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Read all the editors' answers to Duotrope's interview question: How much do you want to know about the person submitting to you? Learn more.
Here is a small sampling from our recent Editor Interviews. We have interviewed over 1,550 editors.
Q: How much do you want to know about the person submitting to you?
A: Lists of publication credits do not necessarily matter. Cover letters are necessary; they should contain a short bio of the submitter too.
A: We are happy to include a bio of a couple of paragraphs. If it important to the person submitting that they include the names of other publications, then we can publish that, but it doesn't not matter to us in and of itself. We like to know the general basic information - where they are from, what they like to write, if they have genre specialities, and also where people who like their story can find out more about them.
A: No. I'd prefer to fall in love with the material on its own merits entirely.
A: Mandy: We love getting to know our Askewians but for the purpose of submissions, we only need to know what the author wants the reader to know. Basically, the author bio. We don't give preference to authors who are previously published but we are happy to include those credentials in their bio.
A: There's no need for cover letters, but we love to hear what inspired you to create your work. Not Your Mother's Breast Milk is a very artist driven site. We like to show that in the artists we include on the site.
A: We love getting to know potential contributors; Memoir Mixtapes is about building community as much as it is about writing and music. Previous publications won't sway our decision in any way, but we'd love to read more of your work, so feel free to include those accomplishments in your cover letter.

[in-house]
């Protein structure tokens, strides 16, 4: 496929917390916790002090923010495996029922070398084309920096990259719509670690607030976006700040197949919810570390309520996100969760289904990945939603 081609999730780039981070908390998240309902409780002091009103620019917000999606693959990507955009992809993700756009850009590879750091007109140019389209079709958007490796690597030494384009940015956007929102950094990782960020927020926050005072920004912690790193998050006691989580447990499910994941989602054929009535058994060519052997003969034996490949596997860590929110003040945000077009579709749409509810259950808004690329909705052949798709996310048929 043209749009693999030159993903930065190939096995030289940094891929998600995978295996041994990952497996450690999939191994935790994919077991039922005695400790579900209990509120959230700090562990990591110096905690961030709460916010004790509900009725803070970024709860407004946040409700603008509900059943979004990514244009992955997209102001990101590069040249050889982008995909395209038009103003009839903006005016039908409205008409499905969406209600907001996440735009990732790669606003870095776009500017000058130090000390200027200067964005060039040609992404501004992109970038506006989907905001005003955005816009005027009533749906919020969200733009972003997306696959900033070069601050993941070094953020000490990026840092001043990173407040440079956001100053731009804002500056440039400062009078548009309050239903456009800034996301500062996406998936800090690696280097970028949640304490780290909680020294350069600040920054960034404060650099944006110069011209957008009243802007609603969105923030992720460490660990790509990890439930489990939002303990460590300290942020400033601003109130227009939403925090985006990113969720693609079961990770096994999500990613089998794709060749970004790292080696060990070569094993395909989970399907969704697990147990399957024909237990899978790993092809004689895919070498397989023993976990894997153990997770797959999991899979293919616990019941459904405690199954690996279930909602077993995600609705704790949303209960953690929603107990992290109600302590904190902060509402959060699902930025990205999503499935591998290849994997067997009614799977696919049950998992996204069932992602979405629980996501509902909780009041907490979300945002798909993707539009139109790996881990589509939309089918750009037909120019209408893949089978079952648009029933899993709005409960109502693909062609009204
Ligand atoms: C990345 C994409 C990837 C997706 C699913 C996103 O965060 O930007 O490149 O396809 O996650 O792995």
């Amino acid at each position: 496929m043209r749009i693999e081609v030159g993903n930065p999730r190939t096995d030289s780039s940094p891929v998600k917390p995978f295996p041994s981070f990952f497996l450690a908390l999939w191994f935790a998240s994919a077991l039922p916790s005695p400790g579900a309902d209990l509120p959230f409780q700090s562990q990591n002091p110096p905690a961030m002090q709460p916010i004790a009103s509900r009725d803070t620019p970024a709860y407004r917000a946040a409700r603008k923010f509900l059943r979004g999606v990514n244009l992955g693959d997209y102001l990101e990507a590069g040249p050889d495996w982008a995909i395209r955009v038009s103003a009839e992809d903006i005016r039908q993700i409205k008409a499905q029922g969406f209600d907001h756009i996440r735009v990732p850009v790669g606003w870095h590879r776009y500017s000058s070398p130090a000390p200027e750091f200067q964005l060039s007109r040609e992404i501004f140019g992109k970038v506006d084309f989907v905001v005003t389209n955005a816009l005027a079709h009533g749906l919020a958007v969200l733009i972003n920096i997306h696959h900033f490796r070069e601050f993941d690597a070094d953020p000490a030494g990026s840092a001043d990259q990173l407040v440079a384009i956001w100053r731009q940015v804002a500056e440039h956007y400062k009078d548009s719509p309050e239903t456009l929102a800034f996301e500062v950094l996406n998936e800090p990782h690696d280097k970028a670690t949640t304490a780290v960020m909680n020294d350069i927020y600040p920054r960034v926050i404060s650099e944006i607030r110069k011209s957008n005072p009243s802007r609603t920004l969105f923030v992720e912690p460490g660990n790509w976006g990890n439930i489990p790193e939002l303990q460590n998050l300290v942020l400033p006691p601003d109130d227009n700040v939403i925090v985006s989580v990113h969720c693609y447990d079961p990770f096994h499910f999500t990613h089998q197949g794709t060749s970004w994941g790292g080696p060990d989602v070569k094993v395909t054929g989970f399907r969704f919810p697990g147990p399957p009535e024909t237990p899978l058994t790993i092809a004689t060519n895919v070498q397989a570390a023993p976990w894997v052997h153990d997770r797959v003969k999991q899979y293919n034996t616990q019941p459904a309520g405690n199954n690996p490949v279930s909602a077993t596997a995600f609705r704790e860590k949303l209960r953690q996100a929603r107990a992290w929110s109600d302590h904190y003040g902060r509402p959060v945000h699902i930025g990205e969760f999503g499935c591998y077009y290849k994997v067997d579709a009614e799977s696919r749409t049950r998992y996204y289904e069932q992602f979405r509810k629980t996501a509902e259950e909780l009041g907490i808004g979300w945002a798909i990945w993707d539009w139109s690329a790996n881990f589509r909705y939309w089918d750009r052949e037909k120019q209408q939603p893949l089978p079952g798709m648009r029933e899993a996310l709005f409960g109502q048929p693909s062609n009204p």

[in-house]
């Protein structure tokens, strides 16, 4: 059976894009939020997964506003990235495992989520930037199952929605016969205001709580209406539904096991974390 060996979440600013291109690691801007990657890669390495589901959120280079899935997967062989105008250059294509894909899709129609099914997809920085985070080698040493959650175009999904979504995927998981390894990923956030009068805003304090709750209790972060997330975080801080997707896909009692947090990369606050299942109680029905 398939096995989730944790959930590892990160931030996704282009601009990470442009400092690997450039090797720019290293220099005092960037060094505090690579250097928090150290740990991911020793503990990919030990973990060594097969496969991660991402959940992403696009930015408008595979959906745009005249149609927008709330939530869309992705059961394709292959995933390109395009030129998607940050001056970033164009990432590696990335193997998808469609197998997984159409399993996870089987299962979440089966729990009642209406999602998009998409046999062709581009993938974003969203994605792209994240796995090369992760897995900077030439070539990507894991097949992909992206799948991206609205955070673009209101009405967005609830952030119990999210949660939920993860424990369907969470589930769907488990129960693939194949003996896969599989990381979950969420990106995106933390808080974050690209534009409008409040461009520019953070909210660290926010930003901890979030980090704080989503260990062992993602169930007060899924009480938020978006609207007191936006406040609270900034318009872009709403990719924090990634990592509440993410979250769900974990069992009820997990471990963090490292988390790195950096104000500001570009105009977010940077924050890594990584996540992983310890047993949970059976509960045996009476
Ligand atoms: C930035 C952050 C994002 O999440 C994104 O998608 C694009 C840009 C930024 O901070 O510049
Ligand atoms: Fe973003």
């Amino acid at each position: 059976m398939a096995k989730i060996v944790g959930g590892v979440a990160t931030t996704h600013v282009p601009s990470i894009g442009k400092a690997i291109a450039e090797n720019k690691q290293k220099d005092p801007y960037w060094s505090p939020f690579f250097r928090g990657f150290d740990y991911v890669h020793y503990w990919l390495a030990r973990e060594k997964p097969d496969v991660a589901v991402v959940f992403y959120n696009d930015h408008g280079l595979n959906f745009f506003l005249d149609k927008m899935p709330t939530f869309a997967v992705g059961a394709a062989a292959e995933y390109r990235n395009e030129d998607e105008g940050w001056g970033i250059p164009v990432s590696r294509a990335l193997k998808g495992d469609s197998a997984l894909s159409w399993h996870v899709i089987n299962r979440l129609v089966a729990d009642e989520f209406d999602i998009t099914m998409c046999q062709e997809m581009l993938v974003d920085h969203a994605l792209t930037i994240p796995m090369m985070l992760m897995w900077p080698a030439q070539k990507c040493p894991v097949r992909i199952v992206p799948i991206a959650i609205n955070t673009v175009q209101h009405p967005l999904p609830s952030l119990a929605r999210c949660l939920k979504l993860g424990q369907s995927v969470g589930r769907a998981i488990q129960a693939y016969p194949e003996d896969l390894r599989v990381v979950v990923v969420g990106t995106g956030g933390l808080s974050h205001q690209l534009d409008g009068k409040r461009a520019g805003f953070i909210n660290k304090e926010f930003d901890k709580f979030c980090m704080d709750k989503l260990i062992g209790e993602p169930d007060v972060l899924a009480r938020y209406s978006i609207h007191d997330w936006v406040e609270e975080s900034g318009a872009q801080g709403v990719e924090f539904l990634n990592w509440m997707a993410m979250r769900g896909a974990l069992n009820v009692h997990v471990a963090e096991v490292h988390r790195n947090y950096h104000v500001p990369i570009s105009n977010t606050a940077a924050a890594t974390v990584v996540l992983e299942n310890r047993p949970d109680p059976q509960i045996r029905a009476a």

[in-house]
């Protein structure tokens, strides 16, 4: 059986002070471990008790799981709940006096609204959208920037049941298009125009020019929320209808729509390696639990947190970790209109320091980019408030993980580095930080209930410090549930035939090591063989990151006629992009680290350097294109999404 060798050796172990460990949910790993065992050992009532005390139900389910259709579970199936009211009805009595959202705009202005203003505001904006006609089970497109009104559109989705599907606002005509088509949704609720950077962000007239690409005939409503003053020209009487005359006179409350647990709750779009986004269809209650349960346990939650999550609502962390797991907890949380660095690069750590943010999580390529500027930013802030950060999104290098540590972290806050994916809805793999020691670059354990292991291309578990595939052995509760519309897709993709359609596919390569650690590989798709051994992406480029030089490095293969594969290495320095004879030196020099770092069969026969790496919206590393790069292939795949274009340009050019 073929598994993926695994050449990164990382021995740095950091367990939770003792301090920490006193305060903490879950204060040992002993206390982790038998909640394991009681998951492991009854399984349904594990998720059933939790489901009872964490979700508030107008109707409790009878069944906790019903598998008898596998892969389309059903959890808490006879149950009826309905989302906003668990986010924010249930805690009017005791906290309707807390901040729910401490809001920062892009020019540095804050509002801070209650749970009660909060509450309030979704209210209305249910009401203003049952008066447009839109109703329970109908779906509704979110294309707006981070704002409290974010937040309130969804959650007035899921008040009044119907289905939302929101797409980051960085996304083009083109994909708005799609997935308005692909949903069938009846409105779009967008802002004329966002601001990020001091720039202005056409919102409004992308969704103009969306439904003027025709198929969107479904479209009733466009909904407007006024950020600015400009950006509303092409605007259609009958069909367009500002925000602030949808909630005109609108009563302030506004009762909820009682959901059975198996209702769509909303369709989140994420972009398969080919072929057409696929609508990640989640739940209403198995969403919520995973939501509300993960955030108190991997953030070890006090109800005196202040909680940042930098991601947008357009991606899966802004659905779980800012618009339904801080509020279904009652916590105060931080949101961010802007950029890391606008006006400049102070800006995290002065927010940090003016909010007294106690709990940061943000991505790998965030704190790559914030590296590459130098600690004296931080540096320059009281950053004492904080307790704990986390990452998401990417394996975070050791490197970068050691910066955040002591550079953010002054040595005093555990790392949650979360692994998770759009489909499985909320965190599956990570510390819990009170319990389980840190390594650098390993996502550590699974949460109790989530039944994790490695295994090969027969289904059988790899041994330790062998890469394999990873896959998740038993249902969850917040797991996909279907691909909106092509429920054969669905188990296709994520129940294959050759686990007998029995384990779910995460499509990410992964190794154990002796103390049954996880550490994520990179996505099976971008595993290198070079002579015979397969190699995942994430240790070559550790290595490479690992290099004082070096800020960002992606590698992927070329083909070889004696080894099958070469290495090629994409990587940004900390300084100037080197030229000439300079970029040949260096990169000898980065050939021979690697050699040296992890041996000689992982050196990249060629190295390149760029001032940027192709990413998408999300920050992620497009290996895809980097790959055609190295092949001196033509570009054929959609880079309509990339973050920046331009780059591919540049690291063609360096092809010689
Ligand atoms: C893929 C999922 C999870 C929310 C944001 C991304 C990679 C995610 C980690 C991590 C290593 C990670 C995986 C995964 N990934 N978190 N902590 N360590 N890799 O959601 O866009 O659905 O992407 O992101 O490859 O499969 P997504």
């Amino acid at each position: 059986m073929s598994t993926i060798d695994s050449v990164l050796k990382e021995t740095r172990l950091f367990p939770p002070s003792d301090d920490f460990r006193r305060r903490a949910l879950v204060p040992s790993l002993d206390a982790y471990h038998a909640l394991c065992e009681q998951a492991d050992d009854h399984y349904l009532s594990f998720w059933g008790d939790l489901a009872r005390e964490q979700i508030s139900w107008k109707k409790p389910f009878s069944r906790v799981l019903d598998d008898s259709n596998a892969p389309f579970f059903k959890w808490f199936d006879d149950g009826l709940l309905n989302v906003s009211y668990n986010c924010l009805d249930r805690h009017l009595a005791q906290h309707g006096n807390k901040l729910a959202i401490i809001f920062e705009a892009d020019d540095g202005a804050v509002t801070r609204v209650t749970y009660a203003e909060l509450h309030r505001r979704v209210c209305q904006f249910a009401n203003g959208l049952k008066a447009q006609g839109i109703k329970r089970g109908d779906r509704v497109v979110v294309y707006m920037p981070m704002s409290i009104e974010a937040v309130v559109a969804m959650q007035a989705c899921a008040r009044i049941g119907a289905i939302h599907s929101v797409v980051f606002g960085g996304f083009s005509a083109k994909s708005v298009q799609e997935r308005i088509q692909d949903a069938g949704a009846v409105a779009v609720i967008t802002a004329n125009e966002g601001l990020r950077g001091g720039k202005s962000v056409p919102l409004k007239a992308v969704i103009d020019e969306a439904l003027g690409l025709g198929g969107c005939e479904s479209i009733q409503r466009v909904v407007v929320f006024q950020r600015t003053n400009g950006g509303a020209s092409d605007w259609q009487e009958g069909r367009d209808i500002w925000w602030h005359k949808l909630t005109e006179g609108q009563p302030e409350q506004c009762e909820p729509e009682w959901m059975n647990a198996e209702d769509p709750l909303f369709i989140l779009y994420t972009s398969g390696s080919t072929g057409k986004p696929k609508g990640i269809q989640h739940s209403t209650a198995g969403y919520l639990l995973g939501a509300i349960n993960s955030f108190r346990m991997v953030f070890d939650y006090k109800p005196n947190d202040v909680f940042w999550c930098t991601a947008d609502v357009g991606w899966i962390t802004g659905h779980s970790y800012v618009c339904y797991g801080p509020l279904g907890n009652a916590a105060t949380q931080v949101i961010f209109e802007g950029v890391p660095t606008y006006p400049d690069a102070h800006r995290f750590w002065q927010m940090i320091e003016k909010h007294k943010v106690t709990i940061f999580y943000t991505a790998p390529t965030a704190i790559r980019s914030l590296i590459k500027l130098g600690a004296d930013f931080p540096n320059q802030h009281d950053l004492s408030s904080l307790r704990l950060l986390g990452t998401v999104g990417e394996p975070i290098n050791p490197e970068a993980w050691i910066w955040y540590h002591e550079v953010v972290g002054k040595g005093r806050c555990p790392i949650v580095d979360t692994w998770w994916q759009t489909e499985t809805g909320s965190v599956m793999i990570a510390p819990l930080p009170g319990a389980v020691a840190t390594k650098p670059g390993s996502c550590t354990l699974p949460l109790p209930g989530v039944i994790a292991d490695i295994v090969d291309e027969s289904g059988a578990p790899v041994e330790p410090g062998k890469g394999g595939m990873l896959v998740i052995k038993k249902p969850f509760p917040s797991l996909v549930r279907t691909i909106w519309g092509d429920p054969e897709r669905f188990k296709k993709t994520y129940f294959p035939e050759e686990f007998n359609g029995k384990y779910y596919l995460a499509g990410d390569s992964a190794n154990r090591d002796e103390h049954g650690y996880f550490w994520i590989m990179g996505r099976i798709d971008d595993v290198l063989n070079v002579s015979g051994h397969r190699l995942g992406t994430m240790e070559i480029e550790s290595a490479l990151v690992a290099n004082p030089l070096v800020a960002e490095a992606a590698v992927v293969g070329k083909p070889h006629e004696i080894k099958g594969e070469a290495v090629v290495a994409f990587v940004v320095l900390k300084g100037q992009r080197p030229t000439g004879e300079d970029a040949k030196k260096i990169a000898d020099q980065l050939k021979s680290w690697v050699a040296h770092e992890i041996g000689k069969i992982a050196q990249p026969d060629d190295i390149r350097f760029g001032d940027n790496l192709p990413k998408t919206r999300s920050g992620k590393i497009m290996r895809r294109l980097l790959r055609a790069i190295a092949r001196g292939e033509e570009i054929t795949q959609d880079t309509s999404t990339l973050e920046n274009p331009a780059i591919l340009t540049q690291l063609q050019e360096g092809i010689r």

A: Please send a cover letter in the body of your email that includes a brief, third-person bio. It should include a short list of publication credits and/or your jobs and/or your idiosyncrasies and obsessions. We enjoy seeing where you’ve placed work, but we are equally curious about what makes you tick—in a sentence, not a novel.
A: This isn't as important to us, though we always love to hear from people we have met face to face at a conference or festival. In the cover letter, we do have a look at bios, in part because we like to publish at least several emerging writers in each issue.
A: Not at all. Our submission reviewing process is actually a double-blind process.
A: An author’s bio doesn’t influence our editorial decisions. That said, we like to hear how submitting authors have heard of us, and to see where they have published, and we love to share their other credits via the author’s bio when a piece is accepted. We aren't a paying journal, so sharing credits is a little something we can do.
A: Publication credits do not matter in the least. You can include them of course, but they do not impact our decision to publish or not publish. In fact we might be more likely to publish you if you tell us that you've never been published before, that's not a guarantee. But I am glad to say that we have published a lot of wonderful first time voices. I prefer cover letters, it's just good form to say hello briefly and maybe talk a little bit about the work that you're sending. But I appreciate how hectic and busy life is and I don't demand or expect cover letters. They are nice though. It's also nice when people take the time to learn the editor's name. I do like to know about the people who are sending their work, most of our contributors do open up a lot about themselves and what they are sending in their cover letter, I welcome and love that when it happens. I'm a pretty personable and approachable editor, and I try to respond to each submission with the respect and attention they deserve.
A: We like to get to know our authors. During the editing process, we get to know you a bit because you will be working with editors closely and exchanging many emails. In addition, we like to know about our authors for marketing reasons. It allows us to help position the book to target audiences and make the author appealing. Also, knowing a bit about the author during the submissions process helps us see if we are the best publisher for that author and if they are a good fit for our company.